RAWALPINDI: No one would be allowed to collect hides of sacrificial animals without permission and no-objection certificate from the authorities concerned as par directive of the Punjab Government. Deputy Commissioner Office Rawalpindi has announced that the applications for collecting hides of sacrificial animals would be received till July 10 and after the deadline, no application would be entertained.
According to a DC office spokesman, the administration would not allow anyone to collect hides without prior permission of the authorities concerned as the Punjab government has imposed a ban on collection of hides without No Objection Certificate (NOC) on Eid ul Azha.
The charity organizations intending to collect the hides of the sacrificial animals are directed to submit applications to the office of Deputy Commissioner Rawalpindi for permission letter by July 10.
The Home Department of Punjab Government has banned the collection of the hides without the approval of the competent authority. The DC office Rawalpindi will not receive any application for the permission letter after the expiry of the above mentioned date.
Any organization or person who will collect hides of the sacrificial animals without prior approval will be treated as offence and strict action would be taken against them as per law.
At least 85 proscribed organisations and banned outfits are on the radar of the Punjab Home Department for hide collection ban. Some 11 sub-organizations have also been included in the proscribed list.
The home department has sent letters to all district commissioners, including Rawalipindi's to strictly stop members of these banned outfits from collecting hides for raising funds.
The banned outfits will not be allowed to collect hides of sacrificial animals on Eidul-Azha. The collection activity by an individual or organisation would be subject to permission from the deputy commissioner. Punjab Home Department has directed the law enforcement agencies to remain alert during Eid ul Azha. The authorities have been directed to keep a vigilant eye on the outfits that were either banned or put under surveillance.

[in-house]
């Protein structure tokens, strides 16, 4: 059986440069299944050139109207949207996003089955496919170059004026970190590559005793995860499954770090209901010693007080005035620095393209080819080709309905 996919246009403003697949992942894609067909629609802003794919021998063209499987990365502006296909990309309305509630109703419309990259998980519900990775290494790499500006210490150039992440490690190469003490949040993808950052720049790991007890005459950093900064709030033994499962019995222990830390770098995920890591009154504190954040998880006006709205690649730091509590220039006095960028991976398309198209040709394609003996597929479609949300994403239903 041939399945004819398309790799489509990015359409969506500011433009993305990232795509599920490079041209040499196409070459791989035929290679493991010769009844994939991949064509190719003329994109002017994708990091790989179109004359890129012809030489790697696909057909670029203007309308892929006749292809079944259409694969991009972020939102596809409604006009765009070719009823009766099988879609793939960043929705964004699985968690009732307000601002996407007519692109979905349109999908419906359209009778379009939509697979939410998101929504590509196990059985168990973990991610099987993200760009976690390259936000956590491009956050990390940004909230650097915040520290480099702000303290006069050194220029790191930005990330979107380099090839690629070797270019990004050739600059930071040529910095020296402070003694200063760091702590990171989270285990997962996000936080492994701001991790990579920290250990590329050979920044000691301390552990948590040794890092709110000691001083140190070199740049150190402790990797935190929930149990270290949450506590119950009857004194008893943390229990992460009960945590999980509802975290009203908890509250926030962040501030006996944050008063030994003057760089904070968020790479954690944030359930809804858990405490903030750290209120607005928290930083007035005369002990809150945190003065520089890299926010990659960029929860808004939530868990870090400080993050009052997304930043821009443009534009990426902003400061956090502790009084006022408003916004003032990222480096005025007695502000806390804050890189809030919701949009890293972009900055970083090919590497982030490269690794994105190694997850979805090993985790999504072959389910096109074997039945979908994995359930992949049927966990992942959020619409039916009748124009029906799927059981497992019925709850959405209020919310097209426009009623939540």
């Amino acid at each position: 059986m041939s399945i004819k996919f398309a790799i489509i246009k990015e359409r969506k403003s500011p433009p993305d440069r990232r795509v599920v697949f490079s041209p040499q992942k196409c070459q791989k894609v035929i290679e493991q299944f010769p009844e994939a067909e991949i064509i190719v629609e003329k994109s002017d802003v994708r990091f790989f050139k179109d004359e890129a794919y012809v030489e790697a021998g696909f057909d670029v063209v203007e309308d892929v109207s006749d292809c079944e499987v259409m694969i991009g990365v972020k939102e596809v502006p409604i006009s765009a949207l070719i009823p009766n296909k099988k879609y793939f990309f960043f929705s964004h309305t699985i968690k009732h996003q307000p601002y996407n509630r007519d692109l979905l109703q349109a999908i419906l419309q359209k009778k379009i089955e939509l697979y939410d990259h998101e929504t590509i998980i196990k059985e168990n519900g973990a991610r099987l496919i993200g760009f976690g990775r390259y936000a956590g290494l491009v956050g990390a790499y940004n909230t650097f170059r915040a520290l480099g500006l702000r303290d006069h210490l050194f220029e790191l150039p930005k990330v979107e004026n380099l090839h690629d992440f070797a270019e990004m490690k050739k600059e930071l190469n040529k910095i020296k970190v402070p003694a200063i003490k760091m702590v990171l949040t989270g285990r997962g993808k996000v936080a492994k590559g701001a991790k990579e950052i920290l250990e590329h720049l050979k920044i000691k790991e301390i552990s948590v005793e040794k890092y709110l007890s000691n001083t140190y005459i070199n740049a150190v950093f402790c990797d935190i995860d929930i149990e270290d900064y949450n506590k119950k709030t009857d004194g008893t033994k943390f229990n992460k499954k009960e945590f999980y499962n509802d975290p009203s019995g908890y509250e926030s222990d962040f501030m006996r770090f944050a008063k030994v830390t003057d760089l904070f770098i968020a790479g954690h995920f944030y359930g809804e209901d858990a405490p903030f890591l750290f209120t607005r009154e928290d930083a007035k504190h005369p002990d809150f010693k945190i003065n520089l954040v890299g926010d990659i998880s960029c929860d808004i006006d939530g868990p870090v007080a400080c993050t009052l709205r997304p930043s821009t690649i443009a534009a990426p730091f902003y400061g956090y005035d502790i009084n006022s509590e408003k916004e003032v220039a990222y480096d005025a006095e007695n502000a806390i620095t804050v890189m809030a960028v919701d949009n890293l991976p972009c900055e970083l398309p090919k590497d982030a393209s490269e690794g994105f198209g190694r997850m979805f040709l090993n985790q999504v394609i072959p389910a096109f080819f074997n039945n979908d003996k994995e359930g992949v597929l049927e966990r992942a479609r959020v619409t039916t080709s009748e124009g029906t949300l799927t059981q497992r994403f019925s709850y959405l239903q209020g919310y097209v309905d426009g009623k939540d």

Every year, Muslims around the world sacrifice animals on Eid-ul-Azha and in a spirit of charity, donate the pelts of the sacrificial animals to various organisations collecting them. Several religious seminaries and charity organisations try to collect maximum number of hides since it is a lucrative business. The hides are sold to tanneries that willingly take them, process them into fine leather, and sell them on to factories producing leather products. They have a great demand in the fashion industry, domestic and international markets.
The hide collection is a cash-generating activity worth billion of rupees. The skins collected at sale points end up in tanning factories which feed the local and foreign leather industry.
The activists of political and religious parties, including banned organisations, do whatever it takes to ensure they fetch the maximum number of skins to earn the profit.
Besides religious seminaries, human rights and social welfare organisations, several militant organisations which are banned or under surveillance, attempt to gather the hides to finance their illegal activities.
The organisations, which have been banned by the government, endeavour to collect pelts for their coffers and pursue their illegal activities.
Notably, in big cities, various banned outfits have changed their names and set up charities to continue the accumulation of hides by putting up banners and posters. However, the people should remain vigilant and only give them to the poor, needy orphans, widows, other deserving persons, and registered seminaries.
The police will also form teams tasked to ensure that members of banned organisations could not collect animals' hides on Eidul Azha this year.